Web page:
St James' Church, Swarkestone facts for kids
Quick facts for kidsSt James’ Church, Swarkeston
St James’ Church, Swarkeston
|Denomination||Church of England|
|Heritage designation||Grade II* listed|
|Diocese||Diocese of Derby|
The church dates from the 12th and 16th centuries. It was rebuilt between 1874 and 1876 by Frederick Josias Robinson of Derby, with Mr Lilley of Ashby-de-la-Zouch as the contractor. The west gallery was removed, and the high pews were taken out. The flat late roofs were removed and the flat ceiling, which cut off the upper part of the tower arch, was taken down. The walls were stripped of plaster and colour wash. An arcade of three arches, with carved and moulded capitals was erected between the nave and aisle, and new high pitched roofs with tiles were placed over the whole building. The entrance to the church was removed from the tower to the south side of the church. The walls of the chancel were rebuilt. The east window of three lights was fitted with a new stained glass window by Burlison and Grylls, the gift of the dowager Lady Crewe. It re-opened on 26 July 1876.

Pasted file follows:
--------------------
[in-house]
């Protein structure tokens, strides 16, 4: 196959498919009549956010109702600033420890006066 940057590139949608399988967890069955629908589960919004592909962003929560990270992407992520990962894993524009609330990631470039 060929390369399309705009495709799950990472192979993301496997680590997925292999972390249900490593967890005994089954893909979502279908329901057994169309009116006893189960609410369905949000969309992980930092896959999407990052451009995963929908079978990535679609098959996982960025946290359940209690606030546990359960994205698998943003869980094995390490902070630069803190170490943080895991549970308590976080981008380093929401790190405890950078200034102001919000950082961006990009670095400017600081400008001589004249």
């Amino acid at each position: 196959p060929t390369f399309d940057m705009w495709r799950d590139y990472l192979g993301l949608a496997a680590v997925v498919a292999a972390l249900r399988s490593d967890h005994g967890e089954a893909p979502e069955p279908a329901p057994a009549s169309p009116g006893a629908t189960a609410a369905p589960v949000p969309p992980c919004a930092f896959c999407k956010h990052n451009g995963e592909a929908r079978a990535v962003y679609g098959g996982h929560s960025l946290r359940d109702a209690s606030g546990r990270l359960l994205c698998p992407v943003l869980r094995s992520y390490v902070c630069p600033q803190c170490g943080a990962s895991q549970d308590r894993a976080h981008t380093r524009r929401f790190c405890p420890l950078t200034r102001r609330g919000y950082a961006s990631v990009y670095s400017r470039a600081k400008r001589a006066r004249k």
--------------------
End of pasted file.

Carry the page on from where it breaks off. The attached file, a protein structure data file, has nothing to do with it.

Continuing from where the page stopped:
The church is in a joint parish with
- All Saints’ Church, Aston-upon-Trent
- St Wilfrid's Church, Barrow-upon-Trent
- St Andrew’s Church, Twyford
- St Bartholomew’s Church, Elvaston
- St James’ Church, Shardlow and Great Wilne
- St Mary the Virgin’s Church, Weston-on-Trent
The church contains memorials to:
- Sir John Harpur (d. 1627)
- Richard Harpur (d. 1573)
- Frances Willoughby (d. 1714)
- John Rolleston (d. 1482)
The church has a pipe organ by Charles Lloyd dating from around 1876. A specification of the organ can be found on the National Pipe Organ Register.
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